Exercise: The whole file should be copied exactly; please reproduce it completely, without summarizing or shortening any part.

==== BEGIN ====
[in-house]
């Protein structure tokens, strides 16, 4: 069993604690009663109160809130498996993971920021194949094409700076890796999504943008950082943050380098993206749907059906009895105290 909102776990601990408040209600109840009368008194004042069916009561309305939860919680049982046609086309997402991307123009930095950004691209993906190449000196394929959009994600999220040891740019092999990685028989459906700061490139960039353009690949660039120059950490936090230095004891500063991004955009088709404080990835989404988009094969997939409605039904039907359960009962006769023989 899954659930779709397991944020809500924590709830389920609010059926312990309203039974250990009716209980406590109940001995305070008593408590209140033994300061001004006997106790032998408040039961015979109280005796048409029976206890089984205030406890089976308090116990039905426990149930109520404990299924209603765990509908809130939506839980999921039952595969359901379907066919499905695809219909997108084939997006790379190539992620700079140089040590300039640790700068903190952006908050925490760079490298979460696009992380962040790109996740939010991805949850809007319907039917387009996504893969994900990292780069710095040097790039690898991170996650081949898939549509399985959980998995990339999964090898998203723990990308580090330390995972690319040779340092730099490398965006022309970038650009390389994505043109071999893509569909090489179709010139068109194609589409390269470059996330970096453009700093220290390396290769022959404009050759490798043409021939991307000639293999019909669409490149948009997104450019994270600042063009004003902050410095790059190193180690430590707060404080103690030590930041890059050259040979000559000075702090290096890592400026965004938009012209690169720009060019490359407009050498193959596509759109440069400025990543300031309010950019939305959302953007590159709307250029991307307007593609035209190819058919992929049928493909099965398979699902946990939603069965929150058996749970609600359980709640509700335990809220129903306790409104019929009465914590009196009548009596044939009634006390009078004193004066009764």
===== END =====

[in-house]
């Protein structure tokens, strides 16, 4: 069993604690009663109160809130498996993971920021194949094409700076890796999504943008950082943050380098993206749907059906009895105290 909102776990601990408040209600109840009368008194004042069916009561309305939860919680049982046609086309997402991307123009930095950004691209993906190449000196394929959009994600999220040891740019092999990685028989459906700061490139960039353009690949660039120059950490936090230095004891500063991004955009088709404080990835989404988009094969997939409605039904039907359960009962006769023989 899954659930779709397991944020809500924590709830389920609010059926312990309203039974250990009716209980406590109940001995305070008593408590209140033994300061001004006997106790032998408040039961015979109280005796048409029976206890089984205030406890089976308090116990039905426990149930109520404990299924209603765990509908809130939506839980999921039952595969359901379907066919499905695809219909997108084939997006790379190539992620700079140089040590300039640790700068903190952006908050925490760079490298979460696009992380962040790109996740939010991805949850809007319907039917387009996504893969994900990292780069710095040097790039690898991170996650081949898939549509399985959980998995990339999964090898998203723990990308580090330390995972690319040779340092730099490398965006022309970038650009390389994505043109071999893509569909090489179709010139068109194609589409390269470059996330970096453009700093220290390396290769022959404009050759490798043409021939991307000639293999019909669409490149948009997104450019994270600042063009004003902050410095790059190193180690430590707060404080103690030590930041890059050259040979000559000075702090290096890592400026965004938009012209690169720009060019490359407009050498193959596509759109440069400025990543300031309010950019939305959302953007590159709307250029991307307007593609035209190819058919992929049928493909099965398979699902946990939603069965929150058996749970609600359980709640509700335990809220129903306790409104019929009465914590009196009548009596044939009634006390009078004193004066009764």